Treatments that harness the immune system to fight cancer have greatly improved outcomes for some people with cancer. Scientists are learning more about why some people respond much better than others to these drugs.
One major factor is something called tumor mutation burden (TMB) — the number of DNA changes a tumor has. Studies from researchers at Memorial Sloan Kettering and elsewhere have shown that tumors with high TMB tend to respond better to immune checkpoint inhibitors. In 2017, the US Food and Drug Administration approved the checkpoint inhibitor pembrolizumab (Keytruda®) for the treatment of tumors with a type of genetic defect called mismatch repair (MMR) deficiency.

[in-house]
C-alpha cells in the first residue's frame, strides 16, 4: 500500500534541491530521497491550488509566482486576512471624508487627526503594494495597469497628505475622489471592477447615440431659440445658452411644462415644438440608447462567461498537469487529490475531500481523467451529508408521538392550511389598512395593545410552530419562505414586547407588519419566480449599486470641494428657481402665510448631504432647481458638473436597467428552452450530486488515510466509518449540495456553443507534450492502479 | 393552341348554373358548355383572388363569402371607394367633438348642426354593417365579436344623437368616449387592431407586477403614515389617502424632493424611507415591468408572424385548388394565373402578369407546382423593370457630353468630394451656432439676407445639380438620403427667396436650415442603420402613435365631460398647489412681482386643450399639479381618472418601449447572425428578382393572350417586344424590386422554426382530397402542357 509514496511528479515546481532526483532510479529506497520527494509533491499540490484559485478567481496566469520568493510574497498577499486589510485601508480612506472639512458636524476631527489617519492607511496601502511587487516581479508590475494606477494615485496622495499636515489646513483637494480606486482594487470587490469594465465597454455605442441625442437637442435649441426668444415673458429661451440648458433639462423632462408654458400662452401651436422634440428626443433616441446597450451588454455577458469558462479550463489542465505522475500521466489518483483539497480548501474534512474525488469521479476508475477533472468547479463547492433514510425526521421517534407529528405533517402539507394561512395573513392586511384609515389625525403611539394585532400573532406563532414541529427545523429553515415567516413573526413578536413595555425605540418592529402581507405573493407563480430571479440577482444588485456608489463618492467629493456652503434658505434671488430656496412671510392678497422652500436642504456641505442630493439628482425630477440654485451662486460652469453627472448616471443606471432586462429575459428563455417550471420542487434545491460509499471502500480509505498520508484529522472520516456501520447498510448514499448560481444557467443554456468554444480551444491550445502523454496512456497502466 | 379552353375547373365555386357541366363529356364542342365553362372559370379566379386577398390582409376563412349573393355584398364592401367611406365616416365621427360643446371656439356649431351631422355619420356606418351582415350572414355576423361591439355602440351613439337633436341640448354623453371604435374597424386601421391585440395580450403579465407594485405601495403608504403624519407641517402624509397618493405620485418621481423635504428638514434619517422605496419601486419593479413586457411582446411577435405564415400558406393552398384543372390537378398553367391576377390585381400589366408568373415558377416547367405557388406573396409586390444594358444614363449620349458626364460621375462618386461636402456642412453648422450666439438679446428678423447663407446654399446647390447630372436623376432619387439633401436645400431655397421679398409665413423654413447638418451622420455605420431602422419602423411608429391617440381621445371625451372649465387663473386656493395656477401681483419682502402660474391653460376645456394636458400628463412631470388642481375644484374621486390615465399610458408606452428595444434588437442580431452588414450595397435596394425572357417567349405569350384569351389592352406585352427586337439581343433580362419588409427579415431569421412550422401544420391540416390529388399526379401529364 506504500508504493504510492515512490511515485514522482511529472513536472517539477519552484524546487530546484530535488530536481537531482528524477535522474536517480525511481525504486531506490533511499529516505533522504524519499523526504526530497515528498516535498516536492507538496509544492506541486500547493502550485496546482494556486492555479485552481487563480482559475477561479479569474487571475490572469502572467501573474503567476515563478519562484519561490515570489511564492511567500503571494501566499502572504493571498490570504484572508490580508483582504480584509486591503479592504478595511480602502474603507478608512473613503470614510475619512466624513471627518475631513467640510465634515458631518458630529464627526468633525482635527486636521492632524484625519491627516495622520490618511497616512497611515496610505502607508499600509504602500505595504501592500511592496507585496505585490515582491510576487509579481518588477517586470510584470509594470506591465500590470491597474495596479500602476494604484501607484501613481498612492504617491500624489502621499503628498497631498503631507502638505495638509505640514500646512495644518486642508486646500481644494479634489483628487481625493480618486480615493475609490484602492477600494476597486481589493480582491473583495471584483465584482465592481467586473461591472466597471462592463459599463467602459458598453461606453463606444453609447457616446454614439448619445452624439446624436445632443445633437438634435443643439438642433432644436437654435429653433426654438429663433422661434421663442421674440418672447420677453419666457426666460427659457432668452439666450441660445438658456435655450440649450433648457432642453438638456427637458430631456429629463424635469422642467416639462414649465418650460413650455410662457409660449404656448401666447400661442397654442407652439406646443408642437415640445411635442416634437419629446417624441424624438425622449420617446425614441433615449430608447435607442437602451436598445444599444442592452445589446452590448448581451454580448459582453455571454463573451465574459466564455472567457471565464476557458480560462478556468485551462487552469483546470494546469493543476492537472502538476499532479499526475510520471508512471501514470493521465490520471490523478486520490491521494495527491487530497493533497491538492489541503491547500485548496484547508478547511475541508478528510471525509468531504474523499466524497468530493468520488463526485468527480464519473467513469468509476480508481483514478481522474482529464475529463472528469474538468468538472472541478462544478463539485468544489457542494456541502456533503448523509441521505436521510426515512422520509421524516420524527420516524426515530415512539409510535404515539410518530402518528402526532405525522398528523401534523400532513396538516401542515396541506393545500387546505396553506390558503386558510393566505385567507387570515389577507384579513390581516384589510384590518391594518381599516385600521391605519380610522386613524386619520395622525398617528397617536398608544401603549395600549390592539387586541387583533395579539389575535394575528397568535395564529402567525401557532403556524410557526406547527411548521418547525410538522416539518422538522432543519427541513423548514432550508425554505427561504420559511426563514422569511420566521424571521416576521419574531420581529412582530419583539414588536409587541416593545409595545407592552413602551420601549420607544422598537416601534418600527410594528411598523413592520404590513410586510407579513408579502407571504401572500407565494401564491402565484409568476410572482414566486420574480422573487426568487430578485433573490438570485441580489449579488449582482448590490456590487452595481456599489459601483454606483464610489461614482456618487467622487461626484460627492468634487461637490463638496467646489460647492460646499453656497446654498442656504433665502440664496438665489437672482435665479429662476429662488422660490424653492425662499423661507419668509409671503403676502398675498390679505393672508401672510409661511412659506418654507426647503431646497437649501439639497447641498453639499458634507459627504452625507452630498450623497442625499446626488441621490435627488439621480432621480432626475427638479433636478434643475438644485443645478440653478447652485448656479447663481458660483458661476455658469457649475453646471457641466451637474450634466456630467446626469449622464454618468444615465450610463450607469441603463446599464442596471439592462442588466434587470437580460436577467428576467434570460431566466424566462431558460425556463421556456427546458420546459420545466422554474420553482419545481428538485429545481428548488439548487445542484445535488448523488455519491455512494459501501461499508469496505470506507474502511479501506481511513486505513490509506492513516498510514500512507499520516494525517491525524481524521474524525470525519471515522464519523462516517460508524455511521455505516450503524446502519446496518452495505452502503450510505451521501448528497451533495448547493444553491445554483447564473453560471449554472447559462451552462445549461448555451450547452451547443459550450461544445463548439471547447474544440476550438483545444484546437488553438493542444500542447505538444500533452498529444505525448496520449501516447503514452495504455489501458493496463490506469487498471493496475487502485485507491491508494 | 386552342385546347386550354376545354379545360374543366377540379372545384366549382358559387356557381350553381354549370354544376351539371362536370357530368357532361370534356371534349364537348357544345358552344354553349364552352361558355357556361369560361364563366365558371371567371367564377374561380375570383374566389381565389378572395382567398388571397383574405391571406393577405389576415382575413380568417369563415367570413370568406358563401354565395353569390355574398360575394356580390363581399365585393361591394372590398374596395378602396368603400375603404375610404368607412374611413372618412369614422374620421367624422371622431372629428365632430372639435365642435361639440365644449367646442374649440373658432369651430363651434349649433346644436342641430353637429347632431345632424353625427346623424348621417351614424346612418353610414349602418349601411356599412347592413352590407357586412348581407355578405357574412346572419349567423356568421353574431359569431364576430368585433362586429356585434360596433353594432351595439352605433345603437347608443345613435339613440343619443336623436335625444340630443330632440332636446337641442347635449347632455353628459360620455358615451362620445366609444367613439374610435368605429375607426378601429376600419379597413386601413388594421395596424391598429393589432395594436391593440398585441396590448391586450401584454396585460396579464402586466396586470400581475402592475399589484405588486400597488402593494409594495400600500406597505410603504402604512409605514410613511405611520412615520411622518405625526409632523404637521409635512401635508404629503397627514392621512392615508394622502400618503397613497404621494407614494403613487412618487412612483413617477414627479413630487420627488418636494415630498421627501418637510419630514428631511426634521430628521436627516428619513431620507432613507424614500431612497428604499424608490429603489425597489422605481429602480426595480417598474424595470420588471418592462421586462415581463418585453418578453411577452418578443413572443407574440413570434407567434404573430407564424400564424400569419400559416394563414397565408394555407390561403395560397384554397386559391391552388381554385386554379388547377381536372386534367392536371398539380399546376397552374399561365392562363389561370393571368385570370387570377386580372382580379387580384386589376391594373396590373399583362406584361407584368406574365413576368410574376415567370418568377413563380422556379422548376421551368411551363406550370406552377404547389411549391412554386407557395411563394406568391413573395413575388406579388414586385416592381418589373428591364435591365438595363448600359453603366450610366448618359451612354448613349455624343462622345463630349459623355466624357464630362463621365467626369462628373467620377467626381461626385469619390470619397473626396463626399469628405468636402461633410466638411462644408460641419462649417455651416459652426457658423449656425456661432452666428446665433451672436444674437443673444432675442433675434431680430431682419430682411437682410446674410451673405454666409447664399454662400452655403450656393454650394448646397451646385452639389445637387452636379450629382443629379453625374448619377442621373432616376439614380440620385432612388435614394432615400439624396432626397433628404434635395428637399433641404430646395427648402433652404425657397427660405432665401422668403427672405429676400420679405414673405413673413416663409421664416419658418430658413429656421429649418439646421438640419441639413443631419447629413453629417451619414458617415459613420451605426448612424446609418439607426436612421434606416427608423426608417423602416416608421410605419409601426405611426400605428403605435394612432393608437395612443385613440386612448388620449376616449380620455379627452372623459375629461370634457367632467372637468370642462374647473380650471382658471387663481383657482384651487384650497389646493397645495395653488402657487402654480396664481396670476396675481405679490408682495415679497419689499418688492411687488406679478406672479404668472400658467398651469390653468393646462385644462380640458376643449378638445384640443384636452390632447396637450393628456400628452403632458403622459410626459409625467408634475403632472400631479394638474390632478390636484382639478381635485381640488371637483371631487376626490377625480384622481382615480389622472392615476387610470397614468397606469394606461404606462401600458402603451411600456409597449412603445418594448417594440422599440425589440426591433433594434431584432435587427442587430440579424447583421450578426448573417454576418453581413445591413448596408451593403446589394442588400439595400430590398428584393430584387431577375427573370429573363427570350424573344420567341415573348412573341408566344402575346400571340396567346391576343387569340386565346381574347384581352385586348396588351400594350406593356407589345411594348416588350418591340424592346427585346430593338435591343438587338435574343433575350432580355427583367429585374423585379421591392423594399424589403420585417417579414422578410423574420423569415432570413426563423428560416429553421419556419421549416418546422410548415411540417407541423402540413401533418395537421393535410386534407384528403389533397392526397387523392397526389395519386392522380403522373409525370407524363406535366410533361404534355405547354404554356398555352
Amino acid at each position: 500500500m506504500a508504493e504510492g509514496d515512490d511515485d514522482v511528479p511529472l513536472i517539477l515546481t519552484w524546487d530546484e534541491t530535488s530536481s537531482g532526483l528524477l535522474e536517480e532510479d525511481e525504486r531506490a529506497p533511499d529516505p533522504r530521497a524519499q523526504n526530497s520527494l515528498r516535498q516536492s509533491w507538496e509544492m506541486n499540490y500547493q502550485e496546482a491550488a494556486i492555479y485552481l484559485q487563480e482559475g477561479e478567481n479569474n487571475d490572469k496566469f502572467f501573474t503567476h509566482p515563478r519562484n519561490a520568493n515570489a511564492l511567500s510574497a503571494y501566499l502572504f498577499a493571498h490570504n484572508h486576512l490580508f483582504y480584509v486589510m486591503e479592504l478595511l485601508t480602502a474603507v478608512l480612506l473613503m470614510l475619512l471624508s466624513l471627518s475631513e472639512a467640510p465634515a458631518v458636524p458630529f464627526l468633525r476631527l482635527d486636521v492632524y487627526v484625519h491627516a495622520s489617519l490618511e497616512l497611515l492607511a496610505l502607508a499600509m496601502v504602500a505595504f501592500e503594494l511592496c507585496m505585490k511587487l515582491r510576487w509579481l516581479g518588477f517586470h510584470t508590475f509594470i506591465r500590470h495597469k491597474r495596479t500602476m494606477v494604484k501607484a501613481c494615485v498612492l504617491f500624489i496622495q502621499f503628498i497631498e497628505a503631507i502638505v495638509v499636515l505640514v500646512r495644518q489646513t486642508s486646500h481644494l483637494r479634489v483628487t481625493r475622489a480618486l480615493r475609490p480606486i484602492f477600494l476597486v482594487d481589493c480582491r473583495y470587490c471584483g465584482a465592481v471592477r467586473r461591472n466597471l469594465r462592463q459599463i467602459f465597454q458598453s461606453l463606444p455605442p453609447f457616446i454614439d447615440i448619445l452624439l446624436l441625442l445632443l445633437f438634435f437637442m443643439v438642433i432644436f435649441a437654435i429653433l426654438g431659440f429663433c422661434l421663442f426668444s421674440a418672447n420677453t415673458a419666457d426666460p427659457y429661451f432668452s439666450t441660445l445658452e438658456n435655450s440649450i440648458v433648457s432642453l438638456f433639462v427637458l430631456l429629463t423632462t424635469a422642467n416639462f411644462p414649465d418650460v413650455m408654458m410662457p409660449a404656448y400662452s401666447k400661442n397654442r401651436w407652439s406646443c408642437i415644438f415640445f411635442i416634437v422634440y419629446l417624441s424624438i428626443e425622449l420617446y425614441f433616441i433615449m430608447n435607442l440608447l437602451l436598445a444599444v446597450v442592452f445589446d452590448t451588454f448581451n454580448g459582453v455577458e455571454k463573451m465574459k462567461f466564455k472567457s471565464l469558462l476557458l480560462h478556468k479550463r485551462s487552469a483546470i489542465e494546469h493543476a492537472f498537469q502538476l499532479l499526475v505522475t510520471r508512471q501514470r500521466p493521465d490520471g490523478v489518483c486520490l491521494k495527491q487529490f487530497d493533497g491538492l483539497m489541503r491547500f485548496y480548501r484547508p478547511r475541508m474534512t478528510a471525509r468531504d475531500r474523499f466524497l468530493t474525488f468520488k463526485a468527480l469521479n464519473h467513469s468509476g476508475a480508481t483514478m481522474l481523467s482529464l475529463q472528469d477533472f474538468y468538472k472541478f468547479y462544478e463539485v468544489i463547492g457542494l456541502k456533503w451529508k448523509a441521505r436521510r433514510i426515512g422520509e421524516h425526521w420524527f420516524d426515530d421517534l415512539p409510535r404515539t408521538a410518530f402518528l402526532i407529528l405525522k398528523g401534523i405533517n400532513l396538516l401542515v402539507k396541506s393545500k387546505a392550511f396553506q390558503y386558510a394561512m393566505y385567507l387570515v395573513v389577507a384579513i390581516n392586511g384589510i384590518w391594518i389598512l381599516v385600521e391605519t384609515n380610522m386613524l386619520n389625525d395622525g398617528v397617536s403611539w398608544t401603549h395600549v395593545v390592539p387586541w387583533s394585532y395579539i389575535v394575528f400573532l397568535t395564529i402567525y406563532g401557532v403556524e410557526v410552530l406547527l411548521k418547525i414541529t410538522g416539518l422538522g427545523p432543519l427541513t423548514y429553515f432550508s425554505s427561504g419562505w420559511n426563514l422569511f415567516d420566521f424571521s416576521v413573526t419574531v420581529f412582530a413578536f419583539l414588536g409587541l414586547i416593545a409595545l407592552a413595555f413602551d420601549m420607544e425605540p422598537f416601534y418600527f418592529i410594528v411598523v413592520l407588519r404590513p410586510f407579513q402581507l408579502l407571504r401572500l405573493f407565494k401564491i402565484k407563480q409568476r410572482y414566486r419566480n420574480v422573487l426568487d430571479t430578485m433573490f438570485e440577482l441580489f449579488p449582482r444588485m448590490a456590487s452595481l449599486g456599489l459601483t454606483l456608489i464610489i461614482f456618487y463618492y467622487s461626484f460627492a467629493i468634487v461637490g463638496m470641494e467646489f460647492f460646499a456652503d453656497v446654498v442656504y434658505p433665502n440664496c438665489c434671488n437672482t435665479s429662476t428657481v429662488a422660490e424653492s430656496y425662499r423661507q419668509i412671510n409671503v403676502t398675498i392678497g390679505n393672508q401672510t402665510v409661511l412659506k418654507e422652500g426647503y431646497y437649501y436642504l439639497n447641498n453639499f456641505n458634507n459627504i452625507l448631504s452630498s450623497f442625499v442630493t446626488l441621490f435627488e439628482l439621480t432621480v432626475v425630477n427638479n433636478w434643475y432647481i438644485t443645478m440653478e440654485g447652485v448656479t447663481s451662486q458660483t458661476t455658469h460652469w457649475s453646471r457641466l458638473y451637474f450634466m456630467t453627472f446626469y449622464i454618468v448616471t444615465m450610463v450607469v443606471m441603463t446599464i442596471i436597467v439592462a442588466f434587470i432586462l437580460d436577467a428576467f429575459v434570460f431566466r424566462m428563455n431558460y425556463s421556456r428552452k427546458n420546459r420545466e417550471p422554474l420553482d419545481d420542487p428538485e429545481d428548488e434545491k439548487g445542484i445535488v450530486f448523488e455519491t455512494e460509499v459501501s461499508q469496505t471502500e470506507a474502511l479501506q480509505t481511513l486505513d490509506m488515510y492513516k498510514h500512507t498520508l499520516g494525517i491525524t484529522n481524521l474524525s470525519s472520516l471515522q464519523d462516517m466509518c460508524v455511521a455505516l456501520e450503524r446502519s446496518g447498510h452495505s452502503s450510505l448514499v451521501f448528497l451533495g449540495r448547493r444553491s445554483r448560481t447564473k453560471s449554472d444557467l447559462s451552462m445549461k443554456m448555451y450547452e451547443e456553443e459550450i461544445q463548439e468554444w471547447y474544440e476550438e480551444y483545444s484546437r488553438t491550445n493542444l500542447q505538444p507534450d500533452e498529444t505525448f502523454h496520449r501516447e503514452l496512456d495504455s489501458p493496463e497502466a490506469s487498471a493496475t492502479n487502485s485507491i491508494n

MMR is one of several DNA repair pathways that cells use to fix mistakes in DNA. Mutations in this pathway lead to faulty DNA repair and therefore to higher TMB. Next to MMR, the most commonly mutated DNA repair pathway is called homologous